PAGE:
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Halifax can start by using plain English

I am discovering the meaning of shareholder democracy with the arrival of a notice from the Halifax of an extraordinary general meeting. I won't be able to attend the meeting on 18 November but can vote by proxy. I am not sure what the Halifax board's proposals (to create preference shares) mean or whether to give my approval.


The language used in the Halifax's letter presents a barrier to shareholder democracy. Phrases such as Tier 1 Capital, revaluation reserves and so on probably disqualify the majority of small shareholders from participating in the affairs of the companies they own.

This is fertile ground for the Plain English Campaign. In an age of mass share ownership, shareholders surely have a right to understand the documents they receive.

In any event, shareholding democracy can be something of a mirage. Decisions are taken by a majority of votes according to the normal rules. But the number of votes carried by the large institutional investors is usually enough to carry the day and, with rare exceptions, they usually vote to support the board's recommendations.

It tends to be only the tightly contested takeover battles where shareholders' votes affect the outcome. Even then, the institutional shareholder's vote is likely to be decisive. Arguably, shareholder votes are in practice an (expensive) charade.

On this occasion the Halifax board wants approval to create 1 billion preference shares, some of which it will give to members of the Birmingham Midshires building society, which it is hoping to take over.

In your letter you were worried that the preference shares would confer preferential rights over dividends and Halifax assets, and that this would lessen the value of your ordinary shares. In practice, this would be relevant only if the Halifax had severe cash-flow problems or even became insolvent.

Preference shares work like corporate bonds with regular fixed-income payments.

If the Halifax's profits increase, it is the ordinary shareholders, not the preferential shareholders, who benefit. They are likely to receive increasing dividends and enjoy better long-term returns than preference shares.

Who levies insurance?

I have a leasehold flat and the freeholder wants to charge me for buildings insurance. The freeholder says I must insure the property through him, but the building society says I must buy its insurance, which is cheaper.


This should have been sorted out by your own solicitor when you bought the flat. You could return to that solicitor for advice, but if he or she is unhelpful or defensive, or wants to charge you lots of money, forget it. Pursue any complaint against the solicitor at a later stage.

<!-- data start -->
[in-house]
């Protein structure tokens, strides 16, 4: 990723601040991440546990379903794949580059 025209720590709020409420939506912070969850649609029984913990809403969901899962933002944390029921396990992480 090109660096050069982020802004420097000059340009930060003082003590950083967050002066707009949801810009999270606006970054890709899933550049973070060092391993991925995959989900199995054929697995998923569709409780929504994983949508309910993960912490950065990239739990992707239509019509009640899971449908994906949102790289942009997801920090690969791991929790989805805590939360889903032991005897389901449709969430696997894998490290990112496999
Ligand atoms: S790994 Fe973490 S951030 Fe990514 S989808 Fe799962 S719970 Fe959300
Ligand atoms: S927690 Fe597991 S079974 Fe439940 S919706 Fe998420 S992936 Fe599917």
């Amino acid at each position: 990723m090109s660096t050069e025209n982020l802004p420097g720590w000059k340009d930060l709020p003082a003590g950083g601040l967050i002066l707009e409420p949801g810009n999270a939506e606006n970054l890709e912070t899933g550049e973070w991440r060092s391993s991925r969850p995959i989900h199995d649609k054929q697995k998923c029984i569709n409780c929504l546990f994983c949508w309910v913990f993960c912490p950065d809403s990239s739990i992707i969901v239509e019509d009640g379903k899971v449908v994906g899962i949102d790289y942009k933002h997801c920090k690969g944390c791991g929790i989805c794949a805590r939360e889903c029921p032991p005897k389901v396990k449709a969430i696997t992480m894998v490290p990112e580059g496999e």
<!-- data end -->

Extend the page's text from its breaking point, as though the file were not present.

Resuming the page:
First concentrate on the main problem and tread carefully. Get in touch with the Leasehold Advisory Service on 0171-493 3116. Hopefully this dispute can be solved simply and amicably.

There are unscrupulous landlords who will seize any chance to take money from you. There have been cases where leaseholders have run up substantial legal costs fighting a freeholder. In the worst cases, leaseholders have inadvertently broken the terms of their lease with dire consequences.

The lease will say who has responsibility for insurance. But even if the freeholder has the right to arrange insurance, you can still go to a leasehold valuation tribunal to contest excessive costs.

Have you won a prize?

I've seen advertisements for numbers to ring to check whether Premium Bond numbers have won a prize. Doesn't Ernie write to people with winning bonds?


National Savings does notify people when they win a Premium Bonds prize. But many bondholders don't get notification because they have changed address and forgotten to tell National Savings.

Please don't waste money on premium rate phone lines; write to the National Savings Premium Bond Office, Blackpool FY3 9YP, giving details of all your Premium Bond numbers, your previous addresses and your personal bondholder's number if you have one. In theory, your personal bondholder's number should be enough to find out about any winnings, but in practice this may not be so.

You can also use the internet. Key in your personal number at www.nationalsavings.co.uk

Main post offices have the London Gazette, a quarterly publication that carries the numbers of all the bonds where a prize has not been claimed.

Write to the personal finance editor, Independent on Sunday, 1 Canada Square, Canary Wharf, London E14 5DL, and include a phone number; or fax 0171-293 2096; or e-mail i.berwick@independent.co.uk

Do not enclose SAEs or any documents you wish to be returned. We cannot give personal replies, or guarantee to answer letters. We accept no legal responsibility for advice given.